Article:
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United Way honors Burnsed at campaign kickoff
Jimmy Burnsed
Former Bryan County Commission Chairman Jimmy Burnsed, a longtime United Way volunteer, was honored for his contributions to the organization during the Bryan County area United Way's campaign kickoff Thursday, Sept. 15 in Richmond Hill.

The United Way of the Coastal Empire (UWCE) kickstarted their Bryan County fall giving campaign at Heartwood, Richmond Hill with a special commemoration for a local community leader.

A name familiar to many long-time Bryan County residents, Jimmy Burnsed is a retired banker who helped establish SouthState Bank in Richmond Hill, where he served as Senior Vice-President. He was also the chairman of the Bryan County Board of Commissioners for 12 years.

Burnsed’s decades-long charity work with United Way earned him the inaugural Bryan County Community Spirit Award, which will be named after him in following years.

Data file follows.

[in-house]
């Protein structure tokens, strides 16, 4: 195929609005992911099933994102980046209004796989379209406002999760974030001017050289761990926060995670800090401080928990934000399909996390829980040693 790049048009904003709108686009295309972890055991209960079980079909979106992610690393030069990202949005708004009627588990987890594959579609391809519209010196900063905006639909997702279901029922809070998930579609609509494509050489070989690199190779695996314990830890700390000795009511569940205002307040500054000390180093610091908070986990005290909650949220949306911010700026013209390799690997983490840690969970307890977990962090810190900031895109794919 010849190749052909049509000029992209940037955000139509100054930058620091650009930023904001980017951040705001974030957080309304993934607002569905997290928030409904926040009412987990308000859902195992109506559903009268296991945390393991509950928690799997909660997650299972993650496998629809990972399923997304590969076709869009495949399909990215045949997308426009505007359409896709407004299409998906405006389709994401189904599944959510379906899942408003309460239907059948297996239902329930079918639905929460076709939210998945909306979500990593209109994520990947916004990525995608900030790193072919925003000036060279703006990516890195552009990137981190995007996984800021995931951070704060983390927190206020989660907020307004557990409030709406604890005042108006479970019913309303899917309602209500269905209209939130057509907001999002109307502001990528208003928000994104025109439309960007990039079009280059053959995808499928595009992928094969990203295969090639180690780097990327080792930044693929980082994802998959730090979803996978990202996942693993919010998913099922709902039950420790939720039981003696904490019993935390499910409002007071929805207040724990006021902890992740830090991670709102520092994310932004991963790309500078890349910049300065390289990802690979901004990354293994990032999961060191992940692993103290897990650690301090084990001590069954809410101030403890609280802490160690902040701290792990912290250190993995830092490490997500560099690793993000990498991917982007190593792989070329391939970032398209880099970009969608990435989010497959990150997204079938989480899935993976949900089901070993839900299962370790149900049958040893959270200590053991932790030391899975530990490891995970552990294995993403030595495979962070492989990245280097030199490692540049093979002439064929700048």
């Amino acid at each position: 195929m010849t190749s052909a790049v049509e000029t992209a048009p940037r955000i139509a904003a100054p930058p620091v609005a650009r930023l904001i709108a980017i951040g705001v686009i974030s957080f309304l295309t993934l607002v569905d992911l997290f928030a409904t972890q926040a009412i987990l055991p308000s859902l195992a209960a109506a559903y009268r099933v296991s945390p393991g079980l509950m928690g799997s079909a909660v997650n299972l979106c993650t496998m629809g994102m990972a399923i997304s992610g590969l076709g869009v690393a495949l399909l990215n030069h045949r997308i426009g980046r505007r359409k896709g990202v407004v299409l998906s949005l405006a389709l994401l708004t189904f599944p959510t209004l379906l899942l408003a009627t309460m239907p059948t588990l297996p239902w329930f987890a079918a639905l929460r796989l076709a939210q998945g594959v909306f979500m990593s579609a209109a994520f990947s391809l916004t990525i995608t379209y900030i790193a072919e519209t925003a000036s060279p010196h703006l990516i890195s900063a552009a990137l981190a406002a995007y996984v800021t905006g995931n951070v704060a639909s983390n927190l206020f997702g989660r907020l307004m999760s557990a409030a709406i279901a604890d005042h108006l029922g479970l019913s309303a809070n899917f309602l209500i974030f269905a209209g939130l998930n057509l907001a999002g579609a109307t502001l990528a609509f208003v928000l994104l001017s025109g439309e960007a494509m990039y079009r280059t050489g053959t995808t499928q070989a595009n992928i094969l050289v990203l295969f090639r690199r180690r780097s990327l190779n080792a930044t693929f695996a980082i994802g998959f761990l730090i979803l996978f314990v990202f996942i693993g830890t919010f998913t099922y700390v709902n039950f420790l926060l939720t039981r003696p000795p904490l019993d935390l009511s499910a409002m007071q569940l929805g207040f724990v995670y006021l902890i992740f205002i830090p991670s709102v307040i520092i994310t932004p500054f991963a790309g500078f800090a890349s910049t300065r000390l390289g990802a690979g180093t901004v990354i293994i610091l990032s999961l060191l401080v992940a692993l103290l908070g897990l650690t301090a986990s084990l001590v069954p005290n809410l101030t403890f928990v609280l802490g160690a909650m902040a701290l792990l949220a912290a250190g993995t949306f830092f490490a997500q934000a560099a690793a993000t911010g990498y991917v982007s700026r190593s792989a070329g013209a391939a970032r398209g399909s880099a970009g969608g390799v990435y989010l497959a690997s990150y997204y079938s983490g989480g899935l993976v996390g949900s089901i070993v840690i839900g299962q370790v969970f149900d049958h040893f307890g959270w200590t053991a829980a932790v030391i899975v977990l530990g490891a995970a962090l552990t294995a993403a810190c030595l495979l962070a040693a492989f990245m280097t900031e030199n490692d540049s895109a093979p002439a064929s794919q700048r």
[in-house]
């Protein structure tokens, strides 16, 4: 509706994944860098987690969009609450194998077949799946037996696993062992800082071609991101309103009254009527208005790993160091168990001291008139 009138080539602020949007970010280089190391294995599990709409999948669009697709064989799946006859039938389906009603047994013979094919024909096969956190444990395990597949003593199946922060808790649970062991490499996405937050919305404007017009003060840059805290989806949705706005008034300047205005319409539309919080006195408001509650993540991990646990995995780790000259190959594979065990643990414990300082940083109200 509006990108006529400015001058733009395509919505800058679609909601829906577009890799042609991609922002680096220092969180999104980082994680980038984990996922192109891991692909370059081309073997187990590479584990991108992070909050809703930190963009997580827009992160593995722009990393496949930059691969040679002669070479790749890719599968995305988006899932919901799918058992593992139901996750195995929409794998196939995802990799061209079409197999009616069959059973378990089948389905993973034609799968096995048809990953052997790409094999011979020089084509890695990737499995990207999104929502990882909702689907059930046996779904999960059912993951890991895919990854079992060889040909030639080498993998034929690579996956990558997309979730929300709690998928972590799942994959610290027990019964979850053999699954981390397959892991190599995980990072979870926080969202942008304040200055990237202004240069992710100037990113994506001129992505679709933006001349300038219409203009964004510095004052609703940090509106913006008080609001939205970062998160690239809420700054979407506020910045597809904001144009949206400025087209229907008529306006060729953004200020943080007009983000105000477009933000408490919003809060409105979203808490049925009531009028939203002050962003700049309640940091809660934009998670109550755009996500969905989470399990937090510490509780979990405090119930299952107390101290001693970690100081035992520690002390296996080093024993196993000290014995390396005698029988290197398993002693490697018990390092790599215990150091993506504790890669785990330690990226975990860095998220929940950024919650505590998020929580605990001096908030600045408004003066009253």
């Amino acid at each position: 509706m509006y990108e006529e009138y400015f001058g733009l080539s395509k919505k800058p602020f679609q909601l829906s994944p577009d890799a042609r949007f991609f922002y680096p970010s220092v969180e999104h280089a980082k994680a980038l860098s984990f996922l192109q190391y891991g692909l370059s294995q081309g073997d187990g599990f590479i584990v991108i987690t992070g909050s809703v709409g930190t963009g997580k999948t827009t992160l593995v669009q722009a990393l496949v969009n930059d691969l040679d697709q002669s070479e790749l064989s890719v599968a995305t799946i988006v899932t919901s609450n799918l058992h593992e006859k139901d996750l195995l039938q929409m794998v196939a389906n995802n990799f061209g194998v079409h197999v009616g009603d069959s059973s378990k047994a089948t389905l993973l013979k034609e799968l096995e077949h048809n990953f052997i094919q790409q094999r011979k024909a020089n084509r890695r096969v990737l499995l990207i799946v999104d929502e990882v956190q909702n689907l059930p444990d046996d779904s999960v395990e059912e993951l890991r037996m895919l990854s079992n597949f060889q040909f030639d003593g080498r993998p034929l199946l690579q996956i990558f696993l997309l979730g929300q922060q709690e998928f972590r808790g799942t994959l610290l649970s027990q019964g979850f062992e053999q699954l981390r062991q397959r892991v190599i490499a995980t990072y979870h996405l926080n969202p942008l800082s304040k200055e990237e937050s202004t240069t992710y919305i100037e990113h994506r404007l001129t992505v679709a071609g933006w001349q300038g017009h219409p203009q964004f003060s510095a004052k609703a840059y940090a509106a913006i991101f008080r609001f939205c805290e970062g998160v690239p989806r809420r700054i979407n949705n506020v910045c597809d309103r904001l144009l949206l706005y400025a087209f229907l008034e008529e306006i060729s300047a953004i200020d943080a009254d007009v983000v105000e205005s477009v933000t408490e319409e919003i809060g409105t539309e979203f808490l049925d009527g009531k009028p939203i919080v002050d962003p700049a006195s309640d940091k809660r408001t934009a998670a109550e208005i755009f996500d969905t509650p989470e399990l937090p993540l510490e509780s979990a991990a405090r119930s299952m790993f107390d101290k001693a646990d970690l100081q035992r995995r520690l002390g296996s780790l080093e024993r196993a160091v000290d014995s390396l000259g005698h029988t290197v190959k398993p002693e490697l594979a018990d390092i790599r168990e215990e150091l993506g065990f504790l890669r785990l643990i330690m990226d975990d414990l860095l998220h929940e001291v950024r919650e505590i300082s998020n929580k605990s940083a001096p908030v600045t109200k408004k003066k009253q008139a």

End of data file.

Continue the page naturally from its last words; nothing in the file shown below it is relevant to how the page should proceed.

In front of a warm crowd of around 200 guests, Burnsed gave thanks to his wife and colleagues and was optimistic for this upcoming fall campaign.

“I trust that this will be the greatest campaign that Richmond Hill, Pembroke, and Bryan County will have because there’s so much need out there,” Burnsed said.

Jay Wilson, mill manager at International Paper-Savannah, was also announced as this year’s United Way campaign chair.

And UWCE’s slogan for the campaign kickoff–”We’re on a roll, let’s get to work”--certainly gave Wilson some space for paper-themed puns.  

“United Way is on a roll, making a bigger and bigger impact in this region than ever before, improving the lives of more people year after year,” Wilson said, to both laughter and applause from the room.

Kathryn Downs, Bryan County’s regional campaign chair, helped to wrap up proceedings by announcing the contributions from Pacemakers—companies and organizations who have donated the most to United Way.

A total of $437,269 was raised between 19 different Pacemakers, with PAC Fiber of Pembroke leading the way, according to Downs.

“With unprecedented economic development, business investment, and job creation, there will be growing pains and challenges [in Bryan County] in areas like housing, childcare, and literacy.” Downs said.

“We have to continue improving lives every day, and together we can meet the demands of our region.”

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